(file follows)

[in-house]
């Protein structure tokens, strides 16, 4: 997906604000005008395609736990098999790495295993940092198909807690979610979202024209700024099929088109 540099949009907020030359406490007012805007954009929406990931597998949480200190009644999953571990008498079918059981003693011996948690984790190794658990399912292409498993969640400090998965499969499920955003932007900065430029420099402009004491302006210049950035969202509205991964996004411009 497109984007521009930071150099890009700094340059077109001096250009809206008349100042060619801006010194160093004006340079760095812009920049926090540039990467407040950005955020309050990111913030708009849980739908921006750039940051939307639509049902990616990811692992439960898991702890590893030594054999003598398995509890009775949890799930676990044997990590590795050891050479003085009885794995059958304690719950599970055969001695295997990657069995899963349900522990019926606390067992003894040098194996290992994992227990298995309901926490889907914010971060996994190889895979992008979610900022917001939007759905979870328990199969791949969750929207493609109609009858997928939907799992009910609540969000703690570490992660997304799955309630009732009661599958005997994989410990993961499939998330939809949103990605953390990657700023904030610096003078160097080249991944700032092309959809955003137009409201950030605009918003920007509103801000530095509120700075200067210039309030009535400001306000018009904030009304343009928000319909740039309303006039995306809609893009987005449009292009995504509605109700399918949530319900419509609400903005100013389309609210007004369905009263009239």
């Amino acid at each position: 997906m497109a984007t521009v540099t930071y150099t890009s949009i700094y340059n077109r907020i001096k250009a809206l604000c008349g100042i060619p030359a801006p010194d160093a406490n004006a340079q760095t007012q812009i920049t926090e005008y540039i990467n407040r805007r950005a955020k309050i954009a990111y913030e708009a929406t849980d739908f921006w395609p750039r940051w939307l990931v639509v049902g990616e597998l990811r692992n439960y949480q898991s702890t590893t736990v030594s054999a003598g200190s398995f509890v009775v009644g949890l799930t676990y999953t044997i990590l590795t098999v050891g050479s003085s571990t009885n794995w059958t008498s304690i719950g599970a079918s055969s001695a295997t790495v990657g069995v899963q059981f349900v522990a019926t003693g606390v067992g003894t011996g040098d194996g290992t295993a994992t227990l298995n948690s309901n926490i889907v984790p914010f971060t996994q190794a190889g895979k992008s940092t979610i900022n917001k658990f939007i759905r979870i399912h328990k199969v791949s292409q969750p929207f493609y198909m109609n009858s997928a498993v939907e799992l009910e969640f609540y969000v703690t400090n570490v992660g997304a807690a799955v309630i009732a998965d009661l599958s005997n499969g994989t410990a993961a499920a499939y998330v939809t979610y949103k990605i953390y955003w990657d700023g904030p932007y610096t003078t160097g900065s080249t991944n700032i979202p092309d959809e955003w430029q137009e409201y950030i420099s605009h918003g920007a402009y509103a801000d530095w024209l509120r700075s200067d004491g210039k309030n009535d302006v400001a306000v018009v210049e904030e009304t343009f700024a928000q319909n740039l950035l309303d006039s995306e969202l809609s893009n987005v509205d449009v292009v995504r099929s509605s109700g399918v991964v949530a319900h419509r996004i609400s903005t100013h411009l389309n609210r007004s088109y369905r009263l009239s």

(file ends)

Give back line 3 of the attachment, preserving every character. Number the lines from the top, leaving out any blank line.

């Amino acid at each position: 997906m497109a984007t521009v540099t930071y150099t890009s949009i700094y340059n077109r907020i001096k250009a809206l604000c008349g100042i060619p030359a801006p010194d160093a406490n004006a340079q760095t007012q812009i920049t926090e005008y540039i990467n407040r805007r950005a955020k309050i954009a990111y913030e708009a929406t849980d739908f921006w395609p750039r940051w939307l990931v639509v049902g990616e597998l990811r692992n439960y949480q898991s702890t590893t736990v030594s054999a003598g200190s398995f509890v009775v009644g949890l799930t676990y999953t044997i990590l590795t098999v050891g050479s003085s571990t009885n794995w059958t008498s304690i719950g599970a079918s055969s001695a295997t790495v990657g069995v899963q059981f349900v522990a019926t003693g606390v067992g003894t011996g040098d194996g290992t295993a994992t227990l298995n948690s309901n926490i889907v984790p914010f971060t996994q190794a190889g895979k992008s940092t979610i900022n917001k658990f939007i759905r979870i399912h328990k199969v791949s292409q969750p929207f493609y198909m109609n009858s997928a498993v939907e799992l009910e969640f609540y969000v703690t400090n570490v992660g997304a807690a799955v309630i009732a998965d009661l599958s005997n499969g994989t410990a993961a499920a499939y998330v939809t979610y949103k990605i953390y955003w990657d700023g904030p932007y610096t003078t160097g900065s080249t991944n700032i979202p092309d959809e955003w430029q137009e409201y950030i420099s605009h918003g920007a402009y509103a801000d530095w024209l509120r700075s200067d004491g210039k309030n009535d302006v400001a306000v018009v210049e904030e009304t343009f700024a928000q319909n740039l950035l309303d006039s995306e969202l809609s893009n987005v509205d449009v292009v995504r099929s509605s109700g399918v991964v949530a319900h419509r996004i609400s903005t100013h411009l389309n609210r007004s088109y369905r009263l009239s």